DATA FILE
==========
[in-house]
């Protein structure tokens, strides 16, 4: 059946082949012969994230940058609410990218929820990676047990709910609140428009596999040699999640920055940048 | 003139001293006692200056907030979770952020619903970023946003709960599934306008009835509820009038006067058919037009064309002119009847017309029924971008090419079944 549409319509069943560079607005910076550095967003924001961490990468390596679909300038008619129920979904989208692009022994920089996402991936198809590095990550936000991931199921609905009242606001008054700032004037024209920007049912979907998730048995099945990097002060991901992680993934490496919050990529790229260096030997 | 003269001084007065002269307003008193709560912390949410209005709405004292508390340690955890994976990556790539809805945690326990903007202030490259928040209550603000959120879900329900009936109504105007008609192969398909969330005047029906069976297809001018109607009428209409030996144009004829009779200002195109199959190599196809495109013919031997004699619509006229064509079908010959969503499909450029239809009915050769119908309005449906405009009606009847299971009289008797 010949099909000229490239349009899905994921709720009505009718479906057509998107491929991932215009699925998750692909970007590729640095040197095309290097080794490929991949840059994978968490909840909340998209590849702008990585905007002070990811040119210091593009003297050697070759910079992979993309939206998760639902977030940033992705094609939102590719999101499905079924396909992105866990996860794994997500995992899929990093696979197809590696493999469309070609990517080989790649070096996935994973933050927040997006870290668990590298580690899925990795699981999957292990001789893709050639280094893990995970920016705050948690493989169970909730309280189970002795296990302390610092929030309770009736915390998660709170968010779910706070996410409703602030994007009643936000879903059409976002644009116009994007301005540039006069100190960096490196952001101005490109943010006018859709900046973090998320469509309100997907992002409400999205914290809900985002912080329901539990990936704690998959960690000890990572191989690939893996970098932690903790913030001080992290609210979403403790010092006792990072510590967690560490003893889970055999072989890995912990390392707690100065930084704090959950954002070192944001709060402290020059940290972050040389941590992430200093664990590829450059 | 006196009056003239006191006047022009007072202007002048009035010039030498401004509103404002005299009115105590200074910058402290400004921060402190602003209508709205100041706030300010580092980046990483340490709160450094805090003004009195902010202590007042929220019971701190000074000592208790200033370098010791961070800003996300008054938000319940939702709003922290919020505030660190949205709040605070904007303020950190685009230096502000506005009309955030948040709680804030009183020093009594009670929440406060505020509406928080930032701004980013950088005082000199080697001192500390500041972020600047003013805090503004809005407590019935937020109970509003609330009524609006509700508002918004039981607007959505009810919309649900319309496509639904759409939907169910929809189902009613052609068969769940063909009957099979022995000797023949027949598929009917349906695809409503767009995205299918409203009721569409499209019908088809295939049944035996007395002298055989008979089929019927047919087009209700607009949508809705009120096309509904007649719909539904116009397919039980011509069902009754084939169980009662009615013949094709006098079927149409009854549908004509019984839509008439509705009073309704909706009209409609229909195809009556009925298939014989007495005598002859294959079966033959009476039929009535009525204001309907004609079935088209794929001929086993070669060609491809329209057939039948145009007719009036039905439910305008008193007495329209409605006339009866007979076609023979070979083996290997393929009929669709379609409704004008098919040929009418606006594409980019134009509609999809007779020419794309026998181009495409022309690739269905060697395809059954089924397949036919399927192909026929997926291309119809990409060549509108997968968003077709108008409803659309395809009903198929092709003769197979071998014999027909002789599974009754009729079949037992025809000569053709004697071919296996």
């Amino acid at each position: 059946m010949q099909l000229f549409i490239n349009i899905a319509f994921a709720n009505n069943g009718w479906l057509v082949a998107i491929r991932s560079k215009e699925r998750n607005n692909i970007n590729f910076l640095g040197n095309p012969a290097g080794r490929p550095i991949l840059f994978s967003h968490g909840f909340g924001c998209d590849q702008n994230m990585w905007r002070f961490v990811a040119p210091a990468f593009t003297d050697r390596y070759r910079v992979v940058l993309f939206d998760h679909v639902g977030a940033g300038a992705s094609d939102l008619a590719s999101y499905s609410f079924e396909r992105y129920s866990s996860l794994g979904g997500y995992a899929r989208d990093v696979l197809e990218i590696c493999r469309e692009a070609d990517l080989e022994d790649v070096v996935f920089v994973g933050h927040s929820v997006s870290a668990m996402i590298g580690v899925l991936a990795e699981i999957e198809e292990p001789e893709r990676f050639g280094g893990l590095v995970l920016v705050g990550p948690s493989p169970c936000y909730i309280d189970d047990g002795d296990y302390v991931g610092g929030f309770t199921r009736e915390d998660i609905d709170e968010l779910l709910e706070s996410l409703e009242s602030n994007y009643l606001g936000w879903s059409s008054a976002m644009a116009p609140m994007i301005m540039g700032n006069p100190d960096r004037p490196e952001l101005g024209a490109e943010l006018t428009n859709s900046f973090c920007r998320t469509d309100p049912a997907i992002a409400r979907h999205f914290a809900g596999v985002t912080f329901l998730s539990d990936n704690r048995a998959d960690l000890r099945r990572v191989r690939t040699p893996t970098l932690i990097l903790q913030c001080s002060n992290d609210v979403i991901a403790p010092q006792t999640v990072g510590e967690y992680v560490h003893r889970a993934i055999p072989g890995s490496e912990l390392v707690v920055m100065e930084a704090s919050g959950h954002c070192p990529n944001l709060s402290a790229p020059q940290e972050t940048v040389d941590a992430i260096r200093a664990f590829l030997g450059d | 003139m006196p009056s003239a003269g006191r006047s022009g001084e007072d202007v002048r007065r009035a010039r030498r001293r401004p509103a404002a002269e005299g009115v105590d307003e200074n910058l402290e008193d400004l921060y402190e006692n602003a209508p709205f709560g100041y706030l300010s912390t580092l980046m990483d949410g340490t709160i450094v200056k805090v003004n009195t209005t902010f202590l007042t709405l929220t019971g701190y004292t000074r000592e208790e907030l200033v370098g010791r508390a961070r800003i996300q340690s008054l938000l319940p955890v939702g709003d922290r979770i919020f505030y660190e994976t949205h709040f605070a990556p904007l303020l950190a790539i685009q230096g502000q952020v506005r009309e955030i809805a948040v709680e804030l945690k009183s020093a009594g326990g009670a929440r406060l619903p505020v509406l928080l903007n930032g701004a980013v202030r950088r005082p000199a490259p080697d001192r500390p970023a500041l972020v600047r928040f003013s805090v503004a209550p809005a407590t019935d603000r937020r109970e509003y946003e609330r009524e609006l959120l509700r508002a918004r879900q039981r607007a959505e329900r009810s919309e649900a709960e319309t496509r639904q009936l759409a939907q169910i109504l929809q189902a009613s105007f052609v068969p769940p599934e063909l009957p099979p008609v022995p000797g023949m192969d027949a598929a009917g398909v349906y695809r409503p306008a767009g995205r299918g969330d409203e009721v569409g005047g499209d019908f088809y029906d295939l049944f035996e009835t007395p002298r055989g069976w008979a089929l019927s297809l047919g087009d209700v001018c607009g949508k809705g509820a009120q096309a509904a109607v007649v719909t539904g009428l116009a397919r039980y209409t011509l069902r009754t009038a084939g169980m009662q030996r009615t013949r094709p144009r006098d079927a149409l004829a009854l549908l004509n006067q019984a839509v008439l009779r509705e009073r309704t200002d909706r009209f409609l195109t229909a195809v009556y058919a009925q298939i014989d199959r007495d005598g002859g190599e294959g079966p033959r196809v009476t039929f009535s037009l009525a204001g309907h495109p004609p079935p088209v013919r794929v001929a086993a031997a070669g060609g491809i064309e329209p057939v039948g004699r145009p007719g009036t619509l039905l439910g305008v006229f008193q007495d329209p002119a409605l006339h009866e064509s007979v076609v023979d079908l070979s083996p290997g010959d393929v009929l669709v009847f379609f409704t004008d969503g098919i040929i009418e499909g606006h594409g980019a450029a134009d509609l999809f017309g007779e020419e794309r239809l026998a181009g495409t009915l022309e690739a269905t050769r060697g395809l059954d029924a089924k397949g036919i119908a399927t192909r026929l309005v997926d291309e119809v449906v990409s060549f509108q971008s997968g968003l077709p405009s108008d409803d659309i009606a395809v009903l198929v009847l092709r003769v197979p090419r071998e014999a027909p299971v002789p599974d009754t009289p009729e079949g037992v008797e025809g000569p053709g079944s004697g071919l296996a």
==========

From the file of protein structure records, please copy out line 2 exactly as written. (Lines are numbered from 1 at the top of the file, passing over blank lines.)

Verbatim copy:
């Protein structure tokens, strides 16, 4: 059946082949012969994230940058609410990218929820990676047990709910609140428009596999040699999640920055940048 | 003139001293006692200056907030979770952020619903970023946003709960599934306008009835509820009038006067058919037009064309002119009847017309029924971008090419079944 549409319509069943560079607005910076550095967003924001961490990468390596679909300038008619129920979904989208692009022994920089996402991936198809590095990550936000991931199921609905009242606001008054700032004037024209920007049912979907998730048995099945990097002060991901992680993934490496919050990529790229260096030997 | 003269001084007065002269307003008193709560912390949410209005709405004292508390340690955890994976990556790539809805945690326990903007202030490259928040209550603000959120879900329900009936109504105007008609192969398909969330005047029906069976297809001018109607009428209409030996144009004829009779200002195109199959190599196809495109013919031997004699619509006229064509079908010959969503499909450029239809009915050769119908309005449906405009009606009847299971009289008797 010949099909000229490239349009899905994921709720009505009718479906057509998107491929991932215009699925998750692909970007590729640095040197095309290097080794490929991949840059994978968490909840909340998209590849702008990585905007002070990811040119210091593009003297050697070759910079992979993309939206998760639902977030940033992705094609939102590719999101499905079924396909992105866990996860794994997500995992899929990093696979197809590696493999469309070609990517080989790649070096996935994973933050927040997006870290668990590298580690899925990795699981999957292990001789893709050639280094893990995970920016705050948690493989169970909730309280189970002795296990302390610092929030309770009736915390998660709170968010779910706070996410409703602030994007009643936000879903059409976002644009116009994007301005540039006069100190960096490196952001101005490109943010006018859709900046973090998320469509309100997907992002409400999205914290809900985002912080329901539990990936704690998959960690000890990572191989690939893996970098932690903790913030001080992290609210979403403790010092006792990072510590967690560490003893889970055999072989890995912990390392707690100065930084704090959950954002070192944001709060402290020059940290972050040389941590992430200093664990590829450059 | 006196009056003239006191006047022009007072202007002048009035010039030498401004509103404002005299009115105590200074910058402290400004921060402190602003209508709205100041706030300010580092980046990483340490709160450094805090003004009195902010202590007042929220019971701190000074000592208790200033370098010791961070800003996300008054938000319940939702709003922290919020505030660190949205709040605070904007303020950190685009230096502000506005009309955030948040709680804030009183020093009594009670929440406060505020509406928080930032701004980013950088005082000199080697001192500390500041972020600047003013805090503004809005407590019935937020109970509003609330009524609006509700508002918004039981607007959505009810919309649900319309496509639904759409939907169910929809189902009613052609068969769940063909009957099979022995000797023949027949598929009917349906695809409503767009995205299918409203009721569409499209019908088809295939049944035996007395002298055989008979089929019927047919087009209700607009949508809705009120096309509904007649719909539904116009397919039980011509069902009754084939169980009662009615013949094709006098079927149409009854549908004509019984839509008439509705009073309704909706009209409609229909195809009556009925298939014989007495005598002859294959079966033959009476039929009535009525204001309907004609079935088209794929001929086993070669060609491809329209057939039948145009007719009036039905439910305008008193007495329209409605006339009866007979076609023979070979083996290997393929009929669709379609409704004008098919040929009418606006594409980019134009509609999809007779020419794309026998181009495409022309690739269905060697395809059954089924397949036919399927192909026929997926291309119809990409060549509108997968968003077709108008409803659309395809009903198929092709003769197979071998014999027909002789599974009754009729079949037992025809000569053709004697071919296996």